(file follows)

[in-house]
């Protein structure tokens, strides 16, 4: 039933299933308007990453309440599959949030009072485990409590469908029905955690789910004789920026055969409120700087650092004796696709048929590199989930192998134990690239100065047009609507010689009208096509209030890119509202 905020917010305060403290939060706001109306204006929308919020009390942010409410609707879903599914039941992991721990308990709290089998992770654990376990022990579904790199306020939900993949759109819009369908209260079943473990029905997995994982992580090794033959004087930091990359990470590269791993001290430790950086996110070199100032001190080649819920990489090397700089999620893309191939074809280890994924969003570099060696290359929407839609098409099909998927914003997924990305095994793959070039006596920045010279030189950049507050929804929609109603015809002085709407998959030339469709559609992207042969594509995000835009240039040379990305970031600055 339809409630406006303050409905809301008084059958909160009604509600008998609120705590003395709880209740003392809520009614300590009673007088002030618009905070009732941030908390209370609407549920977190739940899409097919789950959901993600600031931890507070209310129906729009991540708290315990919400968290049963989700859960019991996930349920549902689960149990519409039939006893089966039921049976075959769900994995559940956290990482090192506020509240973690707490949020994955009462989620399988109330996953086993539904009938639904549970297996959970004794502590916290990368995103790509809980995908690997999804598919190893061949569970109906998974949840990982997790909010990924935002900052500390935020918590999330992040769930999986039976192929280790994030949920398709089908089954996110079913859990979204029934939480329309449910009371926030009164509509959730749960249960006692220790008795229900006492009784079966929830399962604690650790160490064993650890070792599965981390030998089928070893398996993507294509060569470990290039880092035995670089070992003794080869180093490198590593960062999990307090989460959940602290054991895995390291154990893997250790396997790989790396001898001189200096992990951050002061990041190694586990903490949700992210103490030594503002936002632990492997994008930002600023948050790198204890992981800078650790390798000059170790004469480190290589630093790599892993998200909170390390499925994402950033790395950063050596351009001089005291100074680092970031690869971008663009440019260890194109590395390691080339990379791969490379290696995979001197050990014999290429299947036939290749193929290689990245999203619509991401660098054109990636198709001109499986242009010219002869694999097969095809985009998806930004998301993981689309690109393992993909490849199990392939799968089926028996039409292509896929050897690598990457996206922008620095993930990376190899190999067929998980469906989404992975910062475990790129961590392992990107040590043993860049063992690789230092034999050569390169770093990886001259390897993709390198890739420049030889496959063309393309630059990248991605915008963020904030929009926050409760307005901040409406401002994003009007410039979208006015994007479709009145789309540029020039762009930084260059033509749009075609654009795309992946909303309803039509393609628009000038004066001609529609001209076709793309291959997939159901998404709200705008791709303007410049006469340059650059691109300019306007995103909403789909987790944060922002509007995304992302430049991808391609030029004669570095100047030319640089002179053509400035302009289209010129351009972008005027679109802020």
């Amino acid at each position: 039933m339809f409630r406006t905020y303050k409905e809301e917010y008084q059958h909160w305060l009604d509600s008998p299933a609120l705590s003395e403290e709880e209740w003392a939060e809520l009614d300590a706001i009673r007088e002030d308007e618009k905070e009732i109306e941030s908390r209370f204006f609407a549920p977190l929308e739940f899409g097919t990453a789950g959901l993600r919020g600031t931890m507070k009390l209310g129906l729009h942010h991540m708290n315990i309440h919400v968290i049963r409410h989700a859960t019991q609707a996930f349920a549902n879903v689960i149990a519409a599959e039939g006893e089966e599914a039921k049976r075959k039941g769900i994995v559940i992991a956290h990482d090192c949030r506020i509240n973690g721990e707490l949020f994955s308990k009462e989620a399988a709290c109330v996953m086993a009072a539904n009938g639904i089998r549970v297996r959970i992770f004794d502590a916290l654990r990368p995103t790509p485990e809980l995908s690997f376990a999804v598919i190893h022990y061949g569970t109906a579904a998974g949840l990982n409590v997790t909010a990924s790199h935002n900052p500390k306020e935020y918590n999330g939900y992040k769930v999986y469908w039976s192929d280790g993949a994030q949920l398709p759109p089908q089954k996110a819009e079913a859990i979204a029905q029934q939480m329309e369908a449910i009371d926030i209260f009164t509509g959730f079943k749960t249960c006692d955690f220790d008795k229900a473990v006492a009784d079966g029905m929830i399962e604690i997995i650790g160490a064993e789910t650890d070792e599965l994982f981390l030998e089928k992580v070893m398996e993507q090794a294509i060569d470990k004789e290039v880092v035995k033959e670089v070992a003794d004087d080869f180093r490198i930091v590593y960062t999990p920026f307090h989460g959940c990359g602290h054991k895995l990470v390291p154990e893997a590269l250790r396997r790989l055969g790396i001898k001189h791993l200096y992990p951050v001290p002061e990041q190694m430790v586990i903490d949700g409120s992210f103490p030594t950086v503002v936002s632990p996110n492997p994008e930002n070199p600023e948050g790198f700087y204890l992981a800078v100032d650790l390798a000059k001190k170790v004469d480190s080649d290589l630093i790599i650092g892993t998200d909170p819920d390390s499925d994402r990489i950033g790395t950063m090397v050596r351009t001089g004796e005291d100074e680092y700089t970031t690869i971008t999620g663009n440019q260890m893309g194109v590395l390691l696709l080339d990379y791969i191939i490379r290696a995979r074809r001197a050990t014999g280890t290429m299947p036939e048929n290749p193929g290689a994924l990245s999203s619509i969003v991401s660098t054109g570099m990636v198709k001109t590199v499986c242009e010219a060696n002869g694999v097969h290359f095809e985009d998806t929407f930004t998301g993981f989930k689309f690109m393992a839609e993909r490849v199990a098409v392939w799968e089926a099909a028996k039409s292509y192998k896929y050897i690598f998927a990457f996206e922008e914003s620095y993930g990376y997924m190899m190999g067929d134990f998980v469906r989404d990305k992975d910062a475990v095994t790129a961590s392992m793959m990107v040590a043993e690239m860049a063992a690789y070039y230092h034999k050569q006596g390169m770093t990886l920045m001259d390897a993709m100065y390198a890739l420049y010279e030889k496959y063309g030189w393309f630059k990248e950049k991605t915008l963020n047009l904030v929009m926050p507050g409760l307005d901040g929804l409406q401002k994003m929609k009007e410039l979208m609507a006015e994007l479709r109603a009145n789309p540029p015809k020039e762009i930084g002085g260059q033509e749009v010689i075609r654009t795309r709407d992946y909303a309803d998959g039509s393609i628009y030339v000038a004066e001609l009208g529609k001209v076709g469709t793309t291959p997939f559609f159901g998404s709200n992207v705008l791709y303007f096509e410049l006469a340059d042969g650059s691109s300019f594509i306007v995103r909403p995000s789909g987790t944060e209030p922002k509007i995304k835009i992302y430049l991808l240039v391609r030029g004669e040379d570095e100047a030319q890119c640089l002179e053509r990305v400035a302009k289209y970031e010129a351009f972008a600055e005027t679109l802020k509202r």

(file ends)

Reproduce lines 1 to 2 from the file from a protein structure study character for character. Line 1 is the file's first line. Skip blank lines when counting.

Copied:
[in-house]
């Protein structure tokens, strides 16, 4: 039933299933308007990453309440599959949030009072485990409590469908029905955690789910004789920026055969409120700087650092004796696709048929590199989930192998134990690239100065047009609507010689009208096509209030890119509202 905020917010305060403290939060706001109306204006929308919020009390942010409410609707879903599914039941992991721990308990709290089998992770654990376990022990579904790199306020939900993949759109819009369908209260079943473990029905997995994982992580090794033959004087930091990359990470590269791993001290430790950086996110070199100032001190080649819920990489090397700089999620893309191939074809280890994924969003570099060696290359929407839609098409099909998927914003997924990305095994793959070039006596920045010279030189950049507050929804929609109603015809002085709407998959030339469709559609992207042969594509995000835009240039040379990305970031600055 339809409630406006303050409905809301008084059958909160009604509600008998609120705590003395709880209740003392809520009614300590009673007088002030618009905070009732941030908390209370609407549920977190739940899409097919789950959901993600600031931890507070209310129906729009991540708290315990919400968290049963989700859960019991996930349920549902689960149990519409039939006893089966039921049976075959769900994995559940956290990482090192506020509240973690707490949020994955009462989620399988109330996953086993539904009938639904549970297996959970004794502590916290990368995103790509809980995908690997999804598919190893061949569970109906998974949840990982997790909010990924935002900052500390935020918590999330992040769930999986039976192929280790994030949920398709089908089954996110079913859990979204029934939480329309449910009371926030009164509509959730749960249960006692220790008795229900006492009784079966929830399962604690650790160490064993650890070792599965981390030998089928070893398996993507294509060569470990290039880092035995670089070992003794080869180093490198590593960062999990307090989460959940602290054991895995390291154990893997250790396997790989790396001898001189200096992990951050002061990041190694586990903490949700992210103490030594503002936002632990492997994008930002600023948050790198204890992981800078650790390798000059170790004469480190290589630093790599892993998200909170390390499925994402950033790395950063050596351009001089005291100074680092970031690869971008663009440019260890194109590395390691080339990379791969490379290696995979001197050990014999290429299947036939290749193929290689990245999203619509991401660098054109990636198709001109499986242009010219002869694999097969095809985009998806930004998301993981689309690109393992993909490849199990392939799968089926028996039409292509896929050897690598990457996206922008620095993930990376190899190999067929998980469906989404992975910062475990790129961590392992990107040590043993860049063992690789230092034999050569390169770093990886001259390897993709390198890739420049030889496959063309393309630059990248991605915008963020904030929009926050409760307005901040409406401002994003009007410039979208006015994007479709009145789309540029020039762009930084260059033509749009075609654009795309992946909303309803039509393609628009000038004066001609529609001209076709793309291959997939159901998404709200705008791709303007410049006469340059650059691109300019306007995103909403789909987790944060922002509007995304992302430049991808391609030029004669570095100047030319640089002179053509400035302009289209010129351009972008005027679109802020």